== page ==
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Yorkshire to Dunnose in the Isle of Wight, a remarkable anomaly appeared, for which it was very difficult to account ;-the degrees, instead of increasing with the latitude, seemed, if the measurement could be trusted, to decrease. Thus, for latitude 51° 2' 54", a degree in fathoms, as given by Colonel Mudge (Phil. Trans. 1803), was 60884; for lat. 52° 2' 20" it was 60820; and for lat. 52° 50' 30" it was 60766. Hence we should be led to suppose that the Earth, instead of being flattened at the Poles, is more elevated there than at the Equator, contrary to the received notions of its figure. The apparent variance between these results and the results obtained by the National Institute, led Don J. Rodriguez to examine the matter, in order to reconcile the difference and to detect the error which he concluded must exist in the English observations; and, without adverting more particularly to his measurements and calculations, we may state that he ascribes the appearance of progressive augmentation in the degrees, to error in Colonel Mudge's observed latitudes. (Phil. Trans. for 1812, p. 336.) Bearing this in mind, Captain Kater prepared to ascertain the latitudes at the stations in question with all the exactness possible. The corrections for precession, &c. were those used at Greenwich Observatory; and the mean polar distance of the Pole Star, was taken from the latest observations of the Astronomer Royal. The mean of five series of observations, made between the 3d and 12th of October, gave the latitude of Clifton Beacon 53° 27' 29".89. The observed arc between Greenwich and Clifton Beacon, as given by Colonel Mudge, was 1° 58' 51".59. Add this to the latitude of Greenwich, 519 28' 38".01, and we have for the latitude of Clifton Beacon, 53° 27' 29".6, differing only by 0".29 in defect from that obtained by the repeating circle. Again, at Arbury Hill, the mean of three series of observations, made on the 18th, 22d, and 26th of October, gave the latitude equal to 52° 13' 25'.72. The observed arc between Greenwich and Arbury Hill was 0° 44' 48".19, which therefore gives 52 13' 26".20 for the latitude by the Trigonometrical Survey; differing only 0".48 in excess from the latitude obtained by the repeating circle. Lastly, the latitude of Dunnose was found by the repeating circle to be 50° 37' 5".27, and by the zenith sector, 50° 37' 6".61; the difference being 1".34 in excess. It is very probable that this difference, small as it is, arose from Captain Kater being compelled, by the nature of the ground, to take a station at some distance from that used in the Survey. He chose Shanklin Farm instead of Dunnose; and the ground was so unfavourable for measuring a base, that there was great difficulty in connecting the two points. We are the better en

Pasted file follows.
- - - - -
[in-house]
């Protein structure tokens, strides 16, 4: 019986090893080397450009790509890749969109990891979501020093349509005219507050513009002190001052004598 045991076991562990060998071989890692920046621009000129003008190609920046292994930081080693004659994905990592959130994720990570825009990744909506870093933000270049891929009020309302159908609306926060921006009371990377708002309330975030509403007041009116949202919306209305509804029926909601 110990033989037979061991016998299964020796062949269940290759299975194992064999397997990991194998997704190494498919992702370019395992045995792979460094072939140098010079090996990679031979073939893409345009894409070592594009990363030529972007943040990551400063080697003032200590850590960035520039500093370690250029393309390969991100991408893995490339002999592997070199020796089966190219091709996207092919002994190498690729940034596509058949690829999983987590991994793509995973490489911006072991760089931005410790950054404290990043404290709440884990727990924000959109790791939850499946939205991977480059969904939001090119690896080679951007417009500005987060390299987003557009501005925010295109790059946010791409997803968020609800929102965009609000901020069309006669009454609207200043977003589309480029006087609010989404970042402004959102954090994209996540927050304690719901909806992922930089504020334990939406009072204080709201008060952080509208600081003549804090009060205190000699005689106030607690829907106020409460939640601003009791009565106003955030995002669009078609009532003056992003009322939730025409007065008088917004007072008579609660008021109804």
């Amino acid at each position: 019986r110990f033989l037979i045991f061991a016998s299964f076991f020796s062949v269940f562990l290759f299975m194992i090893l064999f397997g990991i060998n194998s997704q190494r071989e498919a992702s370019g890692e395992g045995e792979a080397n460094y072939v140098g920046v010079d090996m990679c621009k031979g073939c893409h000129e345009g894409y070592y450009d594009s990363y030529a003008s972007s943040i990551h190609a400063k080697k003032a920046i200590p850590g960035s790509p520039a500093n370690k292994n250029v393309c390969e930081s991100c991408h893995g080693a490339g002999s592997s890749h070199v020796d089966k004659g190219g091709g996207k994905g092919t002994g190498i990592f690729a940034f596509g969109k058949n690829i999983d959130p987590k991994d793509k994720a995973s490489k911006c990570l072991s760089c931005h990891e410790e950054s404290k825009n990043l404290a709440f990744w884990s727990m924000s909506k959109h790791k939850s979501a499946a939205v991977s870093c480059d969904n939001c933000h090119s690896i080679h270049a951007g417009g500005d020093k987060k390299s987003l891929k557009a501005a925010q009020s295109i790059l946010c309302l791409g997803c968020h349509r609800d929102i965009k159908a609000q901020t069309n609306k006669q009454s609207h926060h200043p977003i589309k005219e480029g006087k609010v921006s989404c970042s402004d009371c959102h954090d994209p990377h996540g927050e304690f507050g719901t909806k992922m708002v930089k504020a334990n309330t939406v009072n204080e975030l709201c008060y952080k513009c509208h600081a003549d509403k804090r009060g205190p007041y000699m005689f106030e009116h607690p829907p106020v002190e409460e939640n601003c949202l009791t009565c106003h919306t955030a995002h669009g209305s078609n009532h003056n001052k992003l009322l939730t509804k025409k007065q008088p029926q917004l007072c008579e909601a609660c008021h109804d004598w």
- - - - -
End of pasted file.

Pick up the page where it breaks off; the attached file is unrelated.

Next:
titled to ascribe the discrepancy in this case to the circumstance now mentioned, because the difference was so very minute in the other stations where the points of observation coincided. That these latitudes, then, are as correct as observed latitudes can be, we may safely assume; but it is possible that they may differ from the true latitudes of the several stations. If this difference can be accounted for, the anomaly above alluded to will be satisfactorily explained. . ..